Vision is the greatest of talents, because it looks so much like magic. We see it in sports, when a basketball player surprises an entire arena by delivering a last-second pass to a waiting teammate. Or in business when a smart investor spots a tiny, vital pattern and leverages it to a massive advantage. Vision dwarfs other talents like accuracy, persistence, and strength because it operates on a higher plane. It changes the game by creating new opportunities where none existed.
When we see someone demonstrate great vision, we usually chalk it up to some innate quality. You have it or you don’t. Wayne Gretzky and Warren Buffett have it — they look at the world and they find a gap to exploit. (And I, who am equally unspectacular at hockey and investing, apparently don’t.)
But is that true? Are we stuck with the vision we’ve got? Or is it possible to improve?
One intriguing answer comes from new branch of sports science called perceptual training. These are scientists who spend their days putting special goggles on athletes with world-class anticipation and comparing them to normal folks, in order to see what’s different.
Their findings are fascinating, and consists of two simple facts: it’s not about reflexes (it turns out pros and amateurs have roughly the same reaction times). Rather, it’s about reading cues. The best athletes are skilled at decoding a set of signals that allow them to anticipate what’s going to happen. As this story in Wired puts it, regarding tennis:
What separated the pros from everyone else was the ability to pull directional information out of the early stages of a swing and therefore to predict a split second earlier where to head…. This means that an expert, who doesn’t have to wait until contact, has twice as long to move, plant his feet, and swing.
What’s more, the research shows this skill is learnable. Tennis players who spent a single day learning to read cues improved their success rate by 5 percent — quite a significant number for a few hours’ work. And like any newly built neural circuit, it soon gets stashed in the unconscious. As researcher Dr. Damien Farrow puts it, “they don’t even know that they’re doing it.”
This idea — that vision is learnable — makes a lot of sense. When you look closely at the biographies of people with great vision, you see a similar pattern. When Wayne Gretzky watched hockey on television as a kid, he used paper and pencil to make a record of where the puck went in the course of a game — a perceptual map. When he was older, he practiced alone with a set of rubber cones, imagining the game and making passes to invisible teammates. He built his perceptual circuitry, bit by bit (just as Warren Buffett did by reading thousands of annual reports). This is why many good coaches, including John Calipari of Kentucky, have added perceptual training (like this program) into their programs.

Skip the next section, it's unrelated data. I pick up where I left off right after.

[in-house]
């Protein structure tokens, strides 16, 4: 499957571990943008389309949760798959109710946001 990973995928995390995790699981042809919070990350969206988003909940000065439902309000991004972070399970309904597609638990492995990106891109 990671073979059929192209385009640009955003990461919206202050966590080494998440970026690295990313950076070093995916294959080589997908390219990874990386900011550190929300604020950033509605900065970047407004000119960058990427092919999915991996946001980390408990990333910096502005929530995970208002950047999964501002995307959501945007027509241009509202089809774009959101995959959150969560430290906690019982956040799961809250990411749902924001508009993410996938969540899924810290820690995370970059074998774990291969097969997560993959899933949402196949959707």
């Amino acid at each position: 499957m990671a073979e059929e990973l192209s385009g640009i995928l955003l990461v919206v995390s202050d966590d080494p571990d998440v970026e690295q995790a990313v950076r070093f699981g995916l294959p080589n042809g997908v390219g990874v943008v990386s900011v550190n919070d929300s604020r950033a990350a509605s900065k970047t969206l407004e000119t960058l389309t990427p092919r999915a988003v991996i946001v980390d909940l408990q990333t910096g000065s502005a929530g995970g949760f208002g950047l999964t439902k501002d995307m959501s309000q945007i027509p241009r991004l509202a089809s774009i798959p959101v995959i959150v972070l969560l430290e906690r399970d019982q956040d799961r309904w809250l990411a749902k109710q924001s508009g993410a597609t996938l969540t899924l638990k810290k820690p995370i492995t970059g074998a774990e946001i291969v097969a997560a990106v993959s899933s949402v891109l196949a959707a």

I was thinking about Gretzky and Buffett the other night as I was reading The Big Short, the compelling new book by Michael Lewis. It’s the story of a handful of investors who, unlike everyone else in the world, actually anticipated the Great Financial Crisis of 2008. At a time when 99.99 percent of investors zigged, they zagged. They had vision, they made the right move, and they made billions of dollars as a result.
What gave these guys the vision? Two answers. First, their backgrounds had provided Gretzky-style training. These were not normal childhoods: one investor’s idea of youthful fun was combing the Talmud for errors; another was an obsessive loner who far preferred numbers to people. Second, they had the ability to read large meaning into small cues. When they encountered a tiny but vital data point — like the Mexican strawberry picker who had obtained a loan to buy a $750,000 home — they knew what it meant for the larger picture. And they acted.
Obviously there are differences between making a brilliant hockey pass and earning billions in the stock market. But I think there are some similarities, too. Specifically, three lessons:
- Define the perceptual component of a skill, and train it separately. One reason so few people have good vision is that they lump it in with all other skills. By breaking it out and working on it by itself, you enable yourself to train that decision-making circuit exactly as you would any skill.
- Make long gazes, not short glances. In their research on rugby players, experimenters found that better players tended to look longer at potential targets. Interestingly, Lewis’s investors did the same thing. Instead of trying to take in every tiny piece of data, they stared deeply at a few and found out what they really meant.
- Keep track of results. This seems titanically obvious, but it’s the kind of obvious thing that most people don’t actually do. Developing vision is about trying to predict the future. If you don’t record the data — how each of your predictions turned out — you won’t have the feedback it takes to improve.